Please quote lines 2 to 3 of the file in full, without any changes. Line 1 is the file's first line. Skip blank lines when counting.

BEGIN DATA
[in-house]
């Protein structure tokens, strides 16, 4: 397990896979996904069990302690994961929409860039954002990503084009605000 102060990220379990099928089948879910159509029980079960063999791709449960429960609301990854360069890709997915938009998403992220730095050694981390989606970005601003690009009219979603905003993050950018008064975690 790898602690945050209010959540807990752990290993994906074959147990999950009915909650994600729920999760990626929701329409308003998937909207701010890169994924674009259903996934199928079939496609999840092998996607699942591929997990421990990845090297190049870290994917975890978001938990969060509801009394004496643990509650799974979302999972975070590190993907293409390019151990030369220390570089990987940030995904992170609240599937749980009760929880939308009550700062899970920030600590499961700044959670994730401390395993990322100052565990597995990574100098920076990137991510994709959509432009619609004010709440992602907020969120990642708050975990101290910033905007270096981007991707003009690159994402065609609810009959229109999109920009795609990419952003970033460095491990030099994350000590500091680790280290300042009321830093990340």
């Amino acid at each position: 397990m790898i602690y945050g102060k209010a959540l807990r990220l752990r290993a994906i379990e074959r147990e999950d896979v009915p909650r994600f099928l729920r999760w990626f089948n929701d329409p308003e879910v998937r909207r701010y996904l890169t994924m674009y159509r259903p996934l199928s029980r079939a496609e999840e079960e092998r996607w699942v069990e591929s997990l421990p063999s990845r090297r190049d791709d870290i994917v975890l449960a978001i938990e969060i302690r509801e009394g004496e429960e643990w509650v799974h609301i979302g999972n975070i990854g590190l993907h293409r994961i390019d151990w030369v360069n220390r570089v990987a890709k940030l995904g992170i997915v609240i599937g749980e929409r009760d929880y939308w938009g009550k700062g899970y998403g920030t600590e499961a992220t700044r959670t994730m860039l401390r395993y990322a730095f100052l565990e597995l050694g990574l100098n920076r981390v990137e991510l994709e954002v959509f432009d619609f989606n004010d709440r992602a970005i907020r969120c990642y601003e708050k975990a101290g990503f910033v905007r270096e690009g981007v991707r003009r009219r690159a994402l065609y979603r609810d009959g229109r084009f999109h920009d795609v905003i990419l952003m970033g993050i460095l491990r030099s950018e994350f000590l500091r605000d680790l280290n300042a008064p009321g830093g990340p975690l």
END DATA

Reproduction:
């Protein structure tokens, strides 16, 4: 397990896979996904069990302690994961929409860039954002990503084009605000 102060990220379990099928089948879910159509029980079960063999791709449960429960609301990854360069890709997915938009998403992220730095050694981390989606970005601003690009009219979603905003993050950018008064975690 790898602690945050209010959540807990752990290993994906074959147990999950009915909650994600729920999760990626929701329409308003998937909207701010890169994924674009259903996934199928079939496609999840092998996607699942591929997990421990990845090297190049870290994917975890978001938990969060509801009394004496643990509650799974979302999972975070590190993907293409390019151990030369220390570089990987940030995904992170609240599937749980009760929880939308009550700062899970920030600590499961700044959670994730401390395993990322100052565990597995990574100098920076990137991510994709959509432009619609004010709440992602907020969120990642708050975990101290910033905007270096981007991707003009690159994402065609609810009959229109999109920009795609990419952003970033460095491990030099994350000590500091680790280290300042009321830093990340």
């Amino acid at each position: 397990m790898i602690y945050g102060k209010a959540l807990r990220l752990r290993a994906i379990e074959r147990e999950d896979v009915p909650r994600f099928l729920r999760w990626f089948n929701d329409p308003e879910v998937r909207r701010y996904l890169t994924m674009y159509r259903p996934l199928s029980r079939a496609e999840e079960e092998r996607w699942v069990e591929s997990l421990p063999s990845r090297r190049d791709d870290i994917v975890l449960a978001i938990e969060i302690r509801e009394g004496e429960e643990w509650v799974h609301i979302g999972n975070i990854g590190l993907h293409r994961i390019d151990w030369v360069n220390r570089v990987a890709k940030l995904g992170i997915v609240i599937g749980e929409r009760d929880y939308w938009g009550k700062g899970y998403g920030t600590e499961a992220t700044r959670t994730m860039l401390r395993y990322a730095f100052l565990e597995l050694g990574l100098n920076r981390v990137e991510l994709e954002v959509f432009d619609f989606n004010d709440r992602a970005i907020r969120c990642y601003e708050k975990a101290g990503f910033v905007r270096e690009g981007v991707r003009r009219r690159a994402l065609y979603r609810d009959g229109r084009f999109h920009d795609v905003i990419l952003m970033g993050i460095l491990r030099s950018e994350f000590l500091r605000d680790l280290n300042a008064p009321g830093g990340p975690l």